Molly Taylor babysat Emma while her mother worked. She often read Cinderella to Emma and both Molly and Emma felt that the story didn’t speak to them. After an unsuccessful search to find books targeted for children with physical challenges, Taylor decided to write her own, just for the little girl,Taylor took it upon herself to write Special Shoes, a book that shows moments from Emma’s life with her family. And the little girl wears braces and uses a walker just like Emma!
Special Shoes was published this summer, and it’s a beautiful book that allows Emma to feel like the princess that she is. The illustrator used pictures of Emma to make the illustrations and now Emma reads the story every night and gets to feel special.
Available online at www.tatepublishing.com (24 pages; ages 6-10; $8.99)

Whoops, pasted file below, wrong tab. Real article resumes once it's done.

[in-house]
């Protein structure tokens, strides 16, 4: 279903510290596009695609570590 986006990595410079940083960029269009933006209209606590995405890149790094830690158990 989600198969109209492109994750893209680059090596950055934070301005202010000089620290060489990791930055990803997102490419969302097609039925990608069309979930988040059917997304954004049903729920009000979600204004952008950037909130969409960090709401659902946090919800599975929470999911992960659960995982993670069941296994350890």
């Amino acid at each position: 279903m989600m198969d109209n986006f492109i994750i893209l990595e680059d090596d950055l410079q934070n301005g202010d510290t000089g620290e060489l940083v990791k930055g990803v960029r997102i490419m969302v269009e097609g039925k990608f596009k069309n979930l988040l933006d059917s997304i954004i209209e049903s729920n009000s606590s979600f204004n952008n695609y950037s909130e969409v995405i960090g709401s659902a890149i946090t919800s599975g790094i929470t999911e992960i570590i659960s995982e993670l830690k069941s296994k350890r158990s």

"What's up?" the cover says. Social Rules for Kids - The Top 100 Social Rules Kids Need to Succeed, that's what's up.
Susan Diamond has written an invaluable resource to help any child sharpen their social skils and learn to navigate the social world. Diamond, a licensed speech-language pathologist wrote 100 one-page lesson plans on how to teach kids to navigate daily social interactions.
In her forward, Ann Gordon write, "Some of these children have difficulties because of learning difficulties, some because of autism spectrum disorders, and some because of emotional challenges. What these children share is that they don't know what to do when, what to say to whom, or, in short, how to make and keep friends."
To order Social Rules visit www.aapcpublishing.net
Tucked between a baseball field and a performing arts center in Tinley Park in Chicago is a new playground that — quite literally — is designed to level the playing field for children with special needs.